Nintendo Stock Plummets As Investors Finally Realize Company’s Limited Stake In Pokemon Go’s Success

Investors eager to ride what they assumed was the gravy train created by Pokemon Go didn't do their due diligence before rushing out to buy shares of Nintendo. Not that Nintendo minded—its market capitalization more than doubled to 4.5 trillion yen ($42.5 billion) as its share price shot up since Pokemon Go released to mobile devices a few weeks ago. But after Nintendo issued a notice downplaying how much revenue it actually stands to gain from the Pokemon Go craze, investors reacted by sending the company's stock price on a downward spiral.

The full effect of Nintendo's disclosure is yet to be determined. In the immediate aftermath, Nintendo's share price plummeted nearly 18 percent to 23,220 yen, the maximum single-day limit on the Tokyo Stock Exchange. It could end up falling even further, a scary thing for Nintendo which just watched its market capitalization drop by $5.6 billion in a single day of trading.

Pokemon Go

Pokemon Go is a mobile phenomenon. It set the record for most downloads ever in Apple's App Store during its launch week, an especially notable feat considered it initially launched in just three markets, including Australia, New Zealand, and the United States. It's since been made available in other territories, including a launch in Japan last Friday.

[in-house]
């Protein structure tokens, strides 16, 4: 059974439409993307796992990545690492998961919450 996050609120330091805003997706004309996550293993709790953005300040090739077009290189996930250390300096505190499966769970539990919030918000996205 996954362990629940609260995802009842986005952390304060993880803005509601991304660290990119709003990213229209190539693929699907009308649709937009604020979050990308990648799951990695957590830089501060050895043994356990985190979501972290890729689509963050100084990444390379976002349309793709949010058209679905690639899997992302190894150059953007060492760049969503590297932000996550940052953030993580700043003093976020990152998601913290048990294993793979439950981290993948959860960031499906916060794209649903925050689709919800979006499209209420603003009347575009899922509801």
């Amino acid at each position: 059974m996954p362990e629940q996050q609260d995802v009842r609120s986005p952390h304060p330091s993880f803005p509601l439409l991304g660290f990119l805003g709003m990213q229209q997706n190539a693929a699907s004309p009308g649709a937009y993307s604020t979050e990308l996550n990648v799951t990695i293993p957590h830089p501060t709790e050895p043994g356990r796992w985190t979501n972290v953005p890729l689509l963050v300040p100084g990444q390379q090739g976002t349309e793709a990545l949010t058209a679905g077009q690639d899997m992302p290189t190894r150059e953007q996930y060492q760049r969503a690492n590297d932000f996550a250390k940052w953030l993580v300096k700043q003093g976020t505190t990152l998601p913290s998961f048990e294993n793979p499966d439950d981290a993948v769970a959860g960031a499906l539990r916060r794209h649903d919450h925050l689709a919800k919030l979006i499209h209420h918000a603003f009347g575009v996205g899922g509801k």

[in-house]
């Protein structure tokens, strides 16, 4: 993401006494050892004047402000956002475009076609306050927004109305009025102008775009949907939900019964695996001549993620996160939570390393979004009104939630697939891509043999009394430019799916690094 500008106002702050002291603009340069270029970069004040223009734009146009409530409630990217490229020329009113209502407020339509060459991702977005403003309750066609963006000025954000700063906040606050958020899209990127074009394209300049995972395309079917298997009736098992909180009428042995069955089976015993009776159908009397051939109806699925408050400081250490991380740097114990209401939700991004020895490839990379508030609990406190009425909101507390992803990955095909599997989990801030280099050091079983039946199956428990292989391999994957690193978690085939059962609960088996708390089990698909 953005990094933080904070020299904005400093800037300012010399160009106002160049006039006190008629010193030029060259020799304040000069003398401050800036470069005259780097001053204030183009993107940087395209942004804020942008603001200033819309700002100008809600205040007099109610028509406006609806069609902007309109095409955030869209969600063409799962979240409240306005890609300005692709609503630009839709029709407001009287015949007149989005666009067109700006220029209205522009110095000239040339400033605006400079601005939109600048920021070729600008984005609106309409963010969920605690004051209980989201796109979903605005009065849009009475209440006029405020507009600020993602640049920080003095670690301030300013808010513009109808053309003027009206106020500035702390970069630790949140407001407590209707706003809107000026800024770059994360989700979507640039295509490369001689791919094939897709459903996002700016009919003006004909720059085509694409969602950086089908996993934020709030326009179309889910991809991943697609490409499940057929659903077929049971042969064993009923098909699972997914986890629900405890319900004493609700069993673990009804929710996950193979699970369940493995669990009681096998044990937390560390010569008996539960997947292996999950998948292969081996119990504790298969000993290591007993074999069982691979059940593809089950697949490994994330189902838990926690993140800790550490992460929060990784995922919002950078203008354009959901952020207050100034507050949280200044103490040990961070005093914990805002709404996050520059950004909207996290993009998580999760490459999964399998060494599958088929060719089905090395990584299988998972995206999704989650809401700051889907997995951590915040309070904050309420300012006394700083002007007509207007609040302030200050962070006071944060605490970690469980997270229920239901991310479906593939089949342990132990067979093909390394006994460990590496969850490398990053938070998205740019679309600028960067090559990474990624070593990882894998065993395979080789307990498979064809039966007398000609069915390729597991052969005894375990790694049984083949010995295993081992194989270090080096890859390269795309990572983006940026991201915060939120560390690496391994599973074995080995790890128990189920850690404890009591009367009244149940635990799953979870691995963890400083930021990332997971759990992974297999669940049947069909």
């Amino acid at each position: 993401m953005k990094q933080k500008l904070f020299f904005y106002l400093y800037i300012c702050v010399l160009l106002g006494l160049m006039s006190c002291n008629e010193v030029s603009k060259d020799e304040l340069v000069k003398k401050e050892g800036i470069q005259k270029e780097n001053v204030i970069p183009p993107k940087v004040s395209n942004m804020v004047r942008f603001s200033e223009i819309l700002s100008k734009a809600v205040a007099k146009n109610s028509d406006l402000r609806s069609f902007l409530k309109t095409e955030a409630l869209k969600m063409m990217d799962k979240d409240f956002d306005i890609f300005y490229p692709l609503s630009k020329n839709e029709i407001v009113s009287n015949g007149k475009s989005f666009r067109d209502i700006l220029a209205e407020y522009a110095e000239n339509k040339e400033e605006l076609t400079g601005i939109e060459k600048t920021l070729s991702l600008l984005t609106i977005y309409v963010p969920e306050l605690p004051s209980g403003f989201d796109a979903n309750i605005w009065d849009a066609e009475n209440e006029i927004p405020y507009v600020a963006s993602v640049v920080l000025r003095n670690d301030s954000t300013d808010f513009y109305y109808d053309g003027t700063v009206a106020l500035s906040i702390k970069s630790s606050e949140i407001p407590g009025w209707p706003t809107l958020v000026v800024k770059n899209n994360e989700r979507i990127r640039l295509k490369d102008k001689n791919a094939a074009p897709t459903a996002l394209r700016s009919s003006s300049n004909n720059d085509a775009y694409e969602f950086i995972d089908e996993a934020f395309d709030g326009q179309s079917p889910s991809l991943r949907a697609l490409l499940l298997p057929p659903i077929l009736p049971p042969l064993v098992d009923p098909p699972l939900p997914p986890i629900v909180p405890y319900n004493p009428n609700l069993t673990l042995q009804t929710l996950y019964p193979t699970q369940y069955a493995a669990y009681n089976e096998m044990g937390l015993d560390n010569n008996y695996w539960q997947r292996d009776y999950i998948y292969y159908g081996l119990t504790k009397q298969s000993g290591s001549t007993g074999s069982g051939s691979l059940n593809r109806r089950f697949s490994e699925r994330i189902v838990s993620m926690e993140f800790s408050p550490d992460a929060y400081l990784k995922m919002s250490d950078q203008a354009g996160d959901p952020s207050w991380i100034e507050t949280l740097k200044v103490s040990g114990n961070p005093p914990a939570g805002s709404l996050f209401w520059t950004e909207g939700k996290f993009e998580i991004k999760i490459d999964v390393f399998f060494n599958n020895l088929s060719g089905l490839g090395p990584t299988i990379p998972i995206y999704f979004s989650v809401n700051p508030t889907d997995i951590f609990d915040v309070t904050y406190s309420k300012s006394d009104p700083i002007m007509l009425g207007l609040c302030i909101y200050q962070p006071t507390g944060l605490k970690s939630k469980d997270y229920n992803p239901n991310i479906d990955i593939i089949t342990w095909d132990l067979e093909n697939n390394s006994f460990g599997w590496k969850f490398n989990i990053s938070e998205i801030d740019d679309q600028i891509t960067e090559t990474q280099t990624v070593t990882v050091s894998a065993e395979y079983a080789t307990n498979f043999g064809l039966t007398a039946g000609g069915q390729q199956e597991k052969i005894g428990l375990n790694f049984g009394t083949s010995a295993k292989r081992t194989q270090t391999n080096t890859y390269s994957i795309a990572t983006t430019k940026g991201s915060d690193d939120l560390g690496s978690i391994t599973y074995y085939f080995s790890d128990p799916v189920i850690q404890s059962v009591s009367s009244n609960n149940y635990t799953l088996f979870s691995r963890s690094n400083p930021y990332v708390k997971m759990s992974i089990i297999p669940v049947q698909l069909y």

As successful as Pokemon Go is, Nintendo doesn't stand to make a fortune off of the freemium title. That's because it only receives a portion of the financial rewards.

"This mobile game application is developed and distributed by Niantic, Inc. The Pokémon Company, which is an affiliated company of Nintendo Co., Ltd. (the 'Company'), holds the ownership rights to Pokémon. The Pokémon Company is going to receive a licensing fee as well as compensation for collaboration in the development and operations of the application," Nintendo clarified to investors.

There are several hands in the cookie jar. Apple and Google get a cut of the revenue from hosting the app in their respective app stores, and the rest is divvied up between Niantic, The Pokemon Company, and Nintendo, with Nintendo owning a 32 percent stake in The Pokemon Company. Nintendo's share of whatever fortune comes from Pokemon Go is relatively small.

The other downer for investors was the revelation that anticipated sales from the forthcoming Poke Go Plus device, a peripheral that can be used with the mobile title, have already been accounted for in its previous financial forecast.

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